Leading CIR Advocate Switches Sides02 Apr 2011
Although most people acknowledge that comprehensive immigration reform (CIR) is long overdue, few expect it to happen before the next election. Even President Obama, while announcing his continued support for CIR during a recent visit to El Salvador, nonetheless acknowledged that “It won’t be easy,” and that “The politics of this are difficult.” (See Immigration Reform: Still on Obama’s Agenda, MurthyBlog, 31.Mar.2011.) That was already an understatement when the President said it, but CIR is even more of a long shot now that Arizona Congressman Jeff Flake has withdrawn his support.
As the Arizona Republic noted, “For years, Rep. Jeff Flake was one of the most reliable Republican champions for comprehensive immigration reform. Not anymore.” (See Flake Rejects Comprehensive Immigration Fix,” by Dan Nowicki, Arizona Republic, 23.Mar.2011.) In a statement posted on Rep. Flake’s website, he explained:
“The federal government has failed in its responsibility to secure the United States border. The flow of drugs, guns, and humans being smuggled across the southern border has overwhelmed states like Arizona. Americans are rightly skeptical of the federal government’s ability and willingness to secure the border.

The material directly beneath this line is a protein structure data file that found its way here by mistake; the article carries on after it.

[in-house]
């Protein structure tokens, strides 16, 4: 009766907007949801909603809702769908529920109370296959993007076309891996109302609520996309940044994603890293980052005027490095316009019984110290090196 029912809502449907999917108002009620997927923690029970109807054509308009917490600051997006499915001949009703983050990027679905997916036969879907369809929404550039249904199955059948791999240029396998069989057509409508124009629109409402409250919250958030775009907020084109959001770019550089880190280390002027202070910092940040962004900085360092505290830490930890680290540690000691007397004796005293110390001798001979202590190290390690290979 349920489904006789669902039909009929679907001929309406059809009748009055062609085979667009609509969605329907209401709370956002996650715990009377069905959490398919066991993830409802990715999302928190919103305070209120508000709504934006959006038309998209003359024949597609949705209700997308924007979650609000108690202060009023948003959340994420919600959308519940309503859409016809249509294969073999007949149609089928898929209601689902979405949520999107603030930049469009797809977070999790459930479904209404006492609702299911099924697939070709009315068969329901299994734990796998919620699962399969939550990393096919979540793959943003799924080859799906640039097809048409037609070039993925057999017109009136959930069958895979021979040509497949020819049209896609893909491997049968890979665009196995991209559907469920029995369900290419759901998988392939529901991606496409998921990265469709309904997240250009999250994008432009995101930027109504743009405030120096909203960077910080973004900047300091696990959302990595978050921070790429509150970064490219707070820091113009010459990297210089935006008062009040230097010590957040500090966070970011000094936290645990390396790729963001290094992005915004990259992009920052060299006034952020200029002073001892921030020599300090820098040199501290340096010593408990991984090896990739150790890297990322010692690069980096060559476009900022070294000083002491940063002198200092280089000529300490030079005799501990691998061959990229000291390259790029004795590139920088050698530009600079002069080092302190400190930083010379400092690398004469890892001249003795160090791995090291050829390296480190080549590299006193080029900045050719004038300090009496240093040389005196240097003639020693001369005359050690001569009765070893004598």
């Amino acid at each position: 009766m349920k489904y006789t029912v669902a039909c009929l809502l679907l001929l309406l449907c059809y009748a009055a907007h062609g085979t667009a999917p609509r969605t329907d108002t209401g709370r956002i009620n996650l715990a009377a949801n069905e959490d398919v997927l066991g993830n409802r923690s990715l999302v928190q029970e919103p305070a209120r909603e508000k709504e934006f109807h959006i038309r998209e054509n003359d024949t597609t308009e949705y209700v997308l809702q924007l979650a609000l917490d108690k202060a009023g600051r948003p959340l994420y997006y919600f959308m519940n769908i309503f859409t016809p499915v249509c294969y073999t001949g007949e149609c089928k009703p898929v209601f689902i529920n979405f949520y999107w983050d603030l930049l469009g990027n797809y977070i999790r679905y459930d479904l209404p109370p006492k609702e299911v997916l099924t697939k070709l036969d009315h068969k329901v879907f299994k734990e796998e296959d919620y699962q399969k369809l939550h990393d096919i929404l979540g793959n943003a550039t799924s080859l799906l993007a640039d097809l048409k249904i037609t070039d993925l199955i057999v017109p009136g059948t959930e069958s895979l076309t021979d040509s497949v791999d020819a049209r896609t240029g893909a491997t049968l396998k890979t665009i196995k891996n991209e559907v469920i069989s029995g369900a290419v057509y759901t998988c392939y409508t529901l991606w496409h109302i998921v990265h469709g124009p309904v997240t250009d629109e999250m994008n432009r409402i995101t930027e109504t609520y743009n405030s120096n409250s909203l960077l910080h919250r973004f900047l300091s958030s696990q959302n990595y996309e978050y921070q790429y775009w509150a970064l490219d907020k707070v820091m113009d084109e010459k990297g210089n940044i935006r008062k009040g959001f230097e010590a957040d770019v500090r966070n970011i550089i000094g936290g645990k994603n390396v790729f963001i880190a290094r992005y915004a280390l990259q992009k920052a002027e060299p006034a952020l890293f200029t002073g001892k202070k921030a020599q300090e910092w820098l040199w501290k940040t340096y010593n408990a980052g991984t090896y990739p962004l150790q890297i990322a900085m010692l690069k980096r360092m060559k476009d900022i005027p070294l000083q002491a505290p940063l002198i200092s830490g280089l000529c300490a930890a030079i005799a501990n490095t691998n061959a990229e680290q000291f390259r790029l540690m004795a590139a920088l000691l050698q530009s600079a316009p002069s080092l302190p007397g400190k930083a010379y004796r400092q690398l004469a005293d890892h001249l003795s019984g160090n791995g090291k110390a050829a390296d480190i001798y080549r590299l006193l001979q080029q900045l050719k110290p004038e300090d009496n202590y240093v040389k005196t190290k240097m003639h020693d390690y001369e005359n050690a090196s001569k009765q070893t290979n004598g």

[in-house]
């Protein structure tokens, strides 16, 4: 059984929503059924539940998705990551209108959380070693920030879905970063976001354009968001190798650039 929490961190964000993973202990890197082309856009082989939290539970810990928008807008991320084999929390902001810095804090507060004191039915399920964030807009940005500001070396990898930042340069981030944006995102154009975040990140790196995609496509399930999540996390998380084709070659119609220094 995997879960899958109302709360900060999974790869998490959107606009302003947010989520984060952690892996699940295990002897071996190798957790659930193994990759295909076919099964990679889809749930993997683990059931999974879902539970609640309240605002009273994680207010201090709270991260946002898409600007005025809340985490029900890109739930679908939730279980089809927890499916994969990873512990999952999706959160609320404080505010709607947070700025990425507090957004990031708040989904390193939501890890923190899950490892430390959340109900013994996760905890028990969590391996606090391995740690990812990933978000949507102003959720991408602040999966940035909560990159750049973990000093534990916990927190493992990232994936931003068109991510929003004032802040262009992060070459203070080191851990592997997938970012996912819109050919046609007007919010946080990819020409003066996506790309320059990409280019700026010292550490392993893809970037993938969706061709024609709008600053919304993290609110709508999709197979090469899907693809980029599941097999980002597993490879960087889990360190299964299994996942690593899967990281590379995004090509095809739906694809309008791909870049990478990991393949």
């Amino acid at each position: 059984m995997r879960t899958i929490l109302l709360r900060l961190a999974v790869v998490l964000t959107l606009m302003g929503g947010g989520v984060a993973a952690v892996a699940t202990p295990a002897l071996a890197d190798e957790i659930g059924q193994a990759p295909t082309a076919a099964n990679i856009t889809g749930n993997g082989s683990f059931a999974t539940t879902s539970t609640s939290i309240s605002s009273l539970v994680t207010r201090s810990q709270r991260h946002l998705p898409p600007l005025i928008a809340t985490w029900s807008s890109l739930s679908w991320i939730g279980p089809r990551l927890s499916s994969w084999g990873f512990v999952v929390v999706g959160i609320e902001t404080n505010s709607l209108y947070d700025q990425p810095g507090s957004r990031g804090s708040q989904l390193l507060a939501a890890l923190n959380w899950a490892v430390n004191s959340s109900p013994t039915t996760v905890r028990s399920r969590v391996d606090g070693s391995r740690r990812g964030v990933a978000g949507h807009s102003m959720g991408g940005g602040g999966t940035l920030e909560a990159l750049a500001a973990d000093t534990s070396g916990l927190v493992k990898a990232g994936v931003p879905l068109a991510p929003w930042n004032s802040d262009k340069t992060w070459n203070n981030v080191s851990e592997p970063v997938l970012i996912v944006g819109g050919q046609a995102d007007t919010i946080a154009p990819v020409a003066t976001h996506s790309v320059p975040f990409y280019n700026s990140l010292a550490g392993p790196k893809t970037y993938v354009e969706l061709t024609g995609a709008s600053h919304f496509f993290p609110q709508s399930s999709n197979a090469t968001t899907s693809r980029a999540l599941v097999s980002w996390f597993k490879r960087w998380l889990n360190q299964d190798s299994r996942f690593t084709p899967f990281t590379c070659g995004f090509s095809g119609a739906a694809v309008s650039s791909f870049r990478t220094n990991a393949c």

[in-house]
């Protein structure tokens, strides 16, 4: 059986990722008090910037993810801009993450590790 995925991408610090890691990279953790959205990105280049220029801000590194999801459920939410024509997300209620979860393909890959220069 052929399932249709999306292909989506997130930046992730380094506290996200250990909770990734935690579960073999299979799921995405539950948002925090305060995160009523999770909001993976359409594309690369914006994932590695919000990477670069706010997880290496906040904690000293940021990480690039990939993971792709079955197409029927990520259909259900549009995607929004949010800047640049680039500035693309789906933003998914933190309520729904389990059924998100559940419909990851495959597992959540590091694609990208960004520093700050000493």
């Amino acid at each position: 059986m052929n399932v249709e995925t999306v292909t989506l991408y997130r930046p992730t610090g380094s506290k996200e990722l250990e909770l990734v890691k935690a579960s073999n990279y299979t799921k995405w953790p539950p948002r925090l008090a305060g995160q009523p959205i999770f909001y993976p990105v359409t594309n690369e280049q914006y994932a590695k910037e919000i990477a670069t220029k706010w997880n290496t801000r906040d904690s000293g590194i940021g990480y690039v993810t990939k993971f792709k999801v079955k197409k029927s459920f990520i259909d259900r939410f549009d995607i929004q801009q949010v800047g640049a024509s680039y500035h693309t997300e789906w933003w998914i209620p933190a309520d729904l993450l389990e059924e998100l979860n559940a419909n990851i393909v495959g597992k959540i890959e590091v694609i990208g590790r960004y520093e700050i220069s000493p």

“I have supported numerous border security measures over the years, including voting to build the border fence. I have also introduced legislation that includes significant border security and interior enforcement measures.
“Once the border is secured, Congress will still need to address our broken immigration system. However, I do not support moving ahead with those reforms until the federal government has demonstrated that it is capable of securing the border.” (See Immigration Reform, Issues Section, Office of Congressman Jeff Flake.)
Why the change of heart? Rep. Flake is running to replace retiring Arizona Senator John Kyl, another erstwhile supporter of CIR who, as the Arizona Republic notes, finally gave up on it in frustration. Writing in Politico.com, commentator David Catanese predicted that Rep. Flake’s late conversion to CIR opponent “almost guarantees him a primary opponent to the right.” (See Jeff Flake’s Immigration Flip, by David Catanese, Politico.com, 23.Mar.2011.)
On the purely political level, who could blame him? If, as the President says, the politics of this are difficult, arguably they are at their most difficult in Arizona. Although the Arizona state legislature has retreated from its more aggressive immigration enforcement bills, it would be difficult – if not impossible – for Flake to succeed in his Senate bid, given his solid past support for CIR. To many of his constituents, this would make him look “soft on immigration.”
It remains to be seen whether Flake’s recent change of policy – if not change of heart – will enable him to outrun his record. One thing is certain, though: with Rep. Flake’s departure, CIR advocates have lost a bold conservative advocate for reform; and as Democrats have had to learn, over and over, CIR is not going anywhere without bipartisan support.